At each growth temperature, metabolically linked pathways are simultaneously influenced. For example, butanoate metabolism links to fatty acid degradation (see map at http://www.genome.jp/kegg/pathway/map/map00650.html). Propanoate metabolism links to degradation of valine, leucine, isoleucine and alanine (http://www.genome.jp/kegg-bin/show_pathway?map00640). These four pathways are actively operating at 30°C. Similarly, valine, leucine and isoleucine biosynthesis links to glycine, serine and threonine metabolism. Arginine and proline metabolism as well as histidine metabolism link to alanine, aspartate and glutamate metabolism. All of these pathways are actively operating at 37°C.
The largest class of volatile compounds produced by A. parasiticus grown at 30°C is derived from catabolic intermediates of leucine, isoleucine, and valine . The pathway of valine, leucine and isoleucine degradation is active in A. flavus at 30°C, which suggests that degradation of these amino acids occurs preferably at 30°C in aspergilli. On the other hand, biosynthesis of these amino acids is active when A. flavus grows at 37°C (Table 1).
Aspergillus nidulans in response to hypoxia synthesizes de novo branched-chain amino acids of leucine, isoleucine, and valine . Whether growth of A. flavus at suboptimal 37°C causes deprivation of adequate oxygen supply and results in hypoxic conditions is unclear. Phenylalanine metabolism (http://www.genome.jp/kegg/pathway/map/map00360.html) produces pyruvate, acetyl-CoA, fumarate, succinate, and succinyl-CoA. Tryptophan metabolism (http://www.genome.jp/kegg-bin/show_pathway?map00380+C000240) leads to acetyl-CoA production. Tyrosine metabolism (http://www.genome.jp/kegg/pathway/map/map00350.html) produces pyruvate, fumarate and succinate. These intermediates can enter the Tricarboxylic Acid (TCA) cycle (the citric acid/Krebs cycle) and may in part be involved in energy (ATP) production when A. flavus grows at 30°C.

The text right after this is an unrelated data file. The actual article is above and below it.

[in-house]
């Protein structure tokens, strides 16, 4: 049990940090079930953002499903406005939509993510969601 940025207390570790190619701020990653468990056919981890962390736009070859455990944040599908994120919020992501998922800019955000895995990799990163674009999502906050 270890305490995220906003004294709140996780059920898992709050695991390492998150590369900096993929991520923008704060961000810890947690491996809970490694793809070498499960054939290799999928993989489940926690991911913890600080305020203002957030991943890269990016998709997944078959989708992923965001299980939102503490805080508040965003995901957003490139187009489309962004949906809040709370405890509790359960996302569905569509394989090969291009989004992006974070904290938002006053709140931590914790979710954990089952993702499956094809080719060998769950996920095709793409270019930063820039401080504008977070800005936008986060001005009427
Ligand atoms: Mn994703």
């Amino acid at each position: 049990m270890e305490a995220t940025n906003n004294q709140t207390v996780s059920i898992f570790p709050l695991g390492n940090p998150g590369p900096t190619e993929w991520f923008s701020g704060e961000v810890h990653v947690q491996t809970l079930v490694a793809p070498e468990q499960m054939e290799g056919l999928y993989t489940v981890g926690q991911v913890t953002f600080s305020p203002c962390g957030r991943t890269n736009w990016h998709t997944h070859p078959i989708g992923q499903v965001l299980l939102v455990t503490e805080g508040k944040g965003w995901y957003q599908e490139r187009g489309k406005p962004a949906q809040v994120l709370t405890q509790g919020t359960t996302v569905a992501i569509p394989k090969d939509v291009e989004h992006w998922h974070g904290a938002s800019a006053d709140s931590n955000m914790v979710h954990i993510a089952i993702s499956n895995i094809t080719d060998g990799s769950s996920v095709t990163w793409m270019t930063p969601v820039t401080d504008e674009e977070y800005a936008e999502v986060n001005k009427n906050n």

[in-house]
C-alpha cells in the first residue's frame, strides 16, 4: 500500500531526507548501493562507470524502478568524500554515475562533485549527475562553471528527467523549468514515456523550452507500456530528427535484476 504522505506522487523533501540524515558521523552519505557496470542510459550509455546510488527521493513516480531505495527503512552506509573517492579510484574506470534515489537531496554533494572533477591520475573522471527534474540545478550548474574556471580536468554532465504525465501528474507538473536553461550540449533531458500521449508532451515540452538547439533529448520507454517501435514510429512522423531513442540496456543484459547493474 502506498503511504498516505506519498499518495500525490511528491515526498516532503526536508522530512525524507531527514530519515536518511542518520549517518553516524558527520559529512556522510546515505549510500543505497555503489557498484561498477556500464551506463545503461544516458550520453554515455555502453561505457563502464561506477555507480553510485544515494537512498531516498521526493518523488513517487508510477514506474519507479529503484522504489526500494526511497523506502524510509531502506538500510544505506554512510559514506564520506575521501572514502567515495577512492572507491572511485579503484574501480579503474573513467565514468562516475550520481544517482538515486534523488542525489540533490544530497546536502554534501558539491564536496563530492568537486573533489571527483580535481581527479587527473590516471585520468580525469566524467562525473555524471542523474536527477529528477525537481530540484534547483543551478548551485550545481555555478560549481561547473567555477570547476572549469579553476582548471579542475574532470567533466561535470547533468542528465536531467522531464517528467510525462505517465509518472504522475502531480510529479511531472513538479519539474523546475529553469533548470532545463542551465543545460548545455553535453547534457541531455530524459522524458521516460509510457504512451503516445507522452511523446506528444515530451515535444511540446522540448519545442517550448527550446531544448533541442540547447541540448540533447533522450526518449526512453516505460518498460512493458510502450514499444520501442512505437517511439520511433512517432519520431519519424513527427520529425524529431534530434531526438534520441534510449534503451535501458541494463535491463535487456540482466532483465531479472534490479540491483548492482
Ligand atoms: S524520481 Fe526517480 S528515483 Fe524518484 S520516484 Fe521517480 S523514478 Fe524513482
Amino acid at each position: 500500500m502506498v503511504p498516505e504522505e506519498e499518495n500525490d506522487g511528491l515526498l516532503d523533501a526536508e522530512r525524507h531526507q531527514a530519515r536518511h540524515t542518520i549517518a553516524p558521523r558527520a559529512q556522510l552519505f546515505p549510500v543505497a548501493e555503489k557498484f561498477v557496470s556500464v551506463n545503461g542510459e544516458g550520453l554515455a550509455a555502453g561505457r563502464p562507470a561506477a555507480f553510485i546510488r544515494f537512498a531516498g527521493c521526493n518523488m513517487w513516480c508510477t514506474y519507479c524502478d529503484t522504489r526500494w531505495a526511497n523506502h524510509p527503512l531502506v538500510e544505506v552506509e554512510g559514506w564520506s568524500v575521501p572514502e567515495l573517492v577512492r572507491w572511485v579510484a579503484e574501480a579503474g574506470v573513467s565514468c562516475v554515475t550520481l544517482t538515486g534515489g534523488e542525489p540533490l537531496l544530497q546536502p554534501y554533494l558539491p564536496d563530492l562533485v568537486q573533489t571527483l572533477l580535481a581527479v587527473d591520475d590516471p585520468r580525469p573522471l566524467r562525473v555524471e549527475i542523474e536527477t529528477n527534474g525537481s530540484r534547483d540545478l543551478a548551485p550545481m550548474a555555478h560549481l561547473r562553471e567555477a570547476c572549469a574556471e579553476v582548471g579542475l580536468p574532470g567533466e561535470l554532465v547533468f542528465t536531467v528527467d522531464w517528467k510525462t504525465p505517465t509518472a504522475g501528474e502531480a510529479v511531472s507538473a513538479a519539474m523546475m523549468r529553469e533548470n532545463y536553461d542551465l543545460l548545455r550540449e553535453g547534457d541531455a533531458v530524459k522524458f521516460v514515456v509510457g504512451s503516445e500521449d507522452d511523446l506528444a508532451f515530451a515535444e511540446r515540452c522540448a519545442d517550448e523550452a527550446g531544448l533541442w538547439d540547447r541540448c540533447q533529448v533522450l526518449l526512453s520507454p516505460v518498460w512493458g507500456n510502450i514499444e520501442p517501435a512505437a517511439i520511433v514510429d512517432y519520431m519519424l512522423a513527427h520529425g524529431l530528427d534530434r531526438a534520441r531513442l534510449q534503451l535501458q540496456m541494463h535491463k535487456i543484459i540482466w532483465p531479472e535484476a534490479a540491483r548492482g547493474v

Compared to those at 37°C the majority of pathways with higher activities at 30°C are involved in the production of acetyl-CoA. Acetyl-CoA has two principle fates: it either enters the TCA cycle to generate more ATP or it is used to synthesize new fatty acids. Many aspergilli contain high amounts of unsaturated fatty acids [18,24,25]. In A. flavus more than 70% of fatty acids in the total fatty acid content are unsaturated fatty acids, which are composed mainly of oleic acid (C18:1) and linoleic acid (C18:2) . The observation that pathways of (saturated) fatty acid biosynthesis and degradation as well as biosynthesis of unsaturated fatty acids are active at 30°C may indicate the necessity of maintaining the high content of unsaturated fatty acids in A. flavus at the optimal 30°C growth temperature. The finding that the main cellular component involved at 30°C growth is the fatty acid synthase complex also supports this notion. An increase in fatty acid unsaturation has been well known for many fungi at lower growth temperatures [25-27].
Of the annotated A. flavus NRRL3357 genes in the current genome database at NCBI, JCVI, and Broad Institute 5,613 encode either conserved hypothetical proteins or hypothetical proteins. Among these genes 1,115 (20%) were further mapped and annotated with GO terms in this study, which gives a final total of 8,987 annotated genes. Therefore, 67% (8,987/13,485) of the total A. flavus genes can be used in functional genomics studies. Although this number is far from complete, it is an intrinsic drawback of all current GO databases. However, the percentage of annotated genes in the A. flavus GO database is in the range of genes annotated with GO terms including those of rice, sweet potato, hazelnut and salamander [28-31]. Besides the genes encoding conserved and/or hypothetical proteins, an additional 1,025 novel A. flavus genes have been identified from assembled RNA-Seq transcript data . For A. oryzae, which is closely related to A. flavus, 1,116 novel transcripts are also reported . The actual gene number of A. flavus likely is greater than originally predicted. Future inclusion of these genes if annotated will substantially increase the fidelity of the results for A. flavus functional genomics studies.